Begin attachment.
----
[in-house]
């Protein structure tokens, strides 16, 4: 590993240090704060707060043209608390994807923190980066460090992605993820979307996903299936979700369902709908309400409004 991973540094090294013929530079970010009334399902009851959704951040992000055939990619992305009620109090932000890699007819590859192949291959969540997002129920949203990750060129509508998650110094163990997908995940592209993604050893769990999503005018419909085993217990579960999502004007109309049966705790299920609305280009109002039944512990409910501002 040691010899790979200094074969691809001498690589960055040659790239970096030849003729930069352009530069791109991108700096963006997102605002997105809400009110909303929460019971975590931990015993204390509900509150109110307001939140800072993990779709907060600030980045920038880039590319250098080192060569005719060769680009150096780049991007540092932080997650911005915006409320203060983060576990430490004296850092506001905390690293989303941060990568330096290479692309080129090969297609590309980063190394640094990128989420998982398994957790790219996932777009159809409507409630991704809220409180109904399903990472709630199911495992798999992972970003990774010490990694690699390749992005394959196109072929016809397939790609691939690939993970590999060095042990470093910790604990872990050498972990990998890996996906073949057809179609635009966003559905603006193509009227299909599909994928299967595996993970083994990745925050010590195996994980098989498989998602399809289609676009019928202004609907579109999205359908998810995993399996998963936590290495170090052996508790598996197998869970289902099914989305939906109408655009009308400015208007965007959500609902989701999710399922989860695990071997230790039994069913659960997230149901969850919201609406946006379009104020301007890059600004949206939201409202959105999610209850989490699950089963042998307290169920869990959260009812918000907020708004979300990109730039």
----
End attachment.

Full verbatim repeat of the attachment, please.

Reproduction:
[in-house]
């Protein structure tokens, strides 16, 4: 590993240090704060707060043209608390994807923190980066460090992605993820979307996903299936979700369902709908309400409004 991973540094090294013929530079970010009334399902009851959704951040992000055939990619992305009620109090932000890699007819590859192949291959969540997002129920949203990750060129509508998650110094163990997908995940592209993604050893769990999503005018419909085993217990579960999502004007109309049966705790299920609305280009109002039944512990409910501002 040691010899790979200094074969691809001498690589960055040659790239970096030849003729930069352009530069791109991108700096963006997102605002997105809400009110909303929460019971975590931990015993204390509900509150109110307001939140800072993990779709907060600030980045920038880039590319250098080192060569005719060769680009150096780049991007540092932080997650911005915006409320203060983060576990430490004296850092506001905390690293989303941060990568330096290479692309080129090969297609590309980063190394640094990128989420998982398994957790790219996932777009159809409507409630991704809220409180109904399903990472709630199911495992798999992972970003990774010490990694690699390749992005394959196109072929016809397939790609691939690939993970590999060095042990470093910790604990872990050498972990990998890996996906073949057809179609635009966003559905603006193509009227299909599909994928299967595996993970083994990745925050010590195996994980098989498989998602399809289609676009019928202004609907579109999205359908998810995993399996998963936590290495170090052996508790598996197998869970289902099914989305939906109408655009009308400015208007965007959500609902989701999710399922989860695990071997230790039994069913659960997230149901969850919201609406946006379009104020301007890059600004949206939201409202959105999610209850989490699950089963042998307290169920869990959260009812918000907020708004979300990109730039």